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Astronomy Picture of the Day | A rose made of galaxies

Credit: NASA, ESA and the Hubble Heritage Team (STScI/AURA)

This image of a pair of interacting galaxies called Arp 273 was released to celebrate the 21st anniversary of the launch of the NASA/ESA Hubble Space Telescope.

The distorted shape of the larger of the two galaxies shows signs of tidal interactions with the smaller of the two. It is thought that the smaller galaxy has actually passed through the larger one.

via spacetelescope.org

Astronomy Picture of the Day – A Lunar Eclipse on Solstice Day

A Lunar Eclipse on Solstice Day
Credit & Copyright: Jerry Lodriguss
(Catching the Light)

Astronomy Picture of the Day | Mirach's Ghost


Mirach’s Ghost

Credit & Copyright: Anthony Ayiomamitis (TWAN)

Explanation: As far as ghosts go, Mirach’s Ghost isn’t really that scary. In fact, Mirach’s Ghost is just a faint, fuzzy galaxy, well known to astronomers, that happens to be seen nearly along the line-of-sight to Mirach, a bright star. Centered in this star field, Mirach is also called Beta Andromedae. About 200 light-years distant, Mirach is a red giant star, cooler than the Sun but much larger and so intrinsically much brighter than our parent star. In most telescopic views, glare and diffraction spikes tend to hide things that lie near Mirach and make the faint, fuzzy galaxy look like a ghostly internal reflection of the almost overwhelming starlight. Still, appearing in this sharp image just above and to the right of Mirach, Mirach’s Ghost is cataloged as galaxy NGC 404 and is estimated to be some 10 million light-years away.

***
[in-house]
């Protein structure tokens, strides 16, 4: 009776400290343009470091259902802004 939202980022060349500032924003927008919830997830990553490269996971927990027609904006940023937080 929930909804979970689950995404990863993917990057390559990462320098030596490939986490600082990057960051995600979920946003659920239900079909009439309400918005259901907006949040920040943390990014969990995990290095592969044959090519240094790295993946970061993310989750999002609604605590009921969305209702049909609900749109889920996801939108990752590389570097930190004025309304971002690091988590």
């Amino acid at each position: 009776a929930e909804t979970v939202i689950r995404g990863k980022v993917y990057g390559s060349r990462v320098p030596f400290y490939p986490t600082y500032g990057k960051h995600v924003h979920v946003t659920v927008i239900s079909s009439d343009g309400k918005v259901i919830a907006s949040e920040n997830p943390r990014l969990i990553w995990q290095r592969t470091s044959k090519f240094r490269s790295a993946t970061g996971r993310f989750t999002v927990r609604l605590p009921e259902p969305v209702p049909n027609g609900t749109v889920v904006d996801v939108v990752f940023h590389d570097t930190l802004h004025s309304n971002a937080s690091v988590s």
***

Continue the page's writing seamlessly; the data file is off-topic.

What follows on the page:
Credit: Mac Hunter

Mirach’s ghost is, in itself, not a very interesting galaxy. A small plain looking E-S0 type galaxy. However, its postion about 7 arc minutes from the 2nd magnitude M0 star beta And – known as Mirach – makes it into an interesting photographic target.

The Think Atheist Seed Project

How sweet it is to have free web hosting!

The Think Atheist Seed Project is a service provided by The Think Atheist Foundation, to the Atheist and Agnostic blogging community to help them grow and get the word out.

So, I have moved to a new home, I thought I should let you guys know that I will be no longer updating this blog.

Those of you who have kindly subscribed to this humble feed, and still enjoy checking these posts, are more than welcome to subscribe to the new Monicks.net.

If you are an active blogger, by all means, check out the The Think Atheist Seed Project site, and see if you’re elegible for this benefit.

If you have any questions regarding The Think Atheist Seed Project rules, don’t hesitate to contact me. My contact info is right there.➙

Thank you for all your visits and comments, I hope to see you all at my new home, that is also yours. ♥

Gliese 581g – The next "Earth"?

The fact that we’ve found a habitable planet candidate so soon after starting our search has important implications for the number of habitable planets that may exist in our galaxy – which was estimated to be around 10 billion. 

Having found Gliese 581g so soon though, may mean one of two things. Either we were very lucky, or there are more planets out there than we thought. Based on this discovery, it’s possible that we may have many more habitable planets than originally thought.

Perhaps 20 to 30 billion stars in our galaxy may have conditions suitable for life.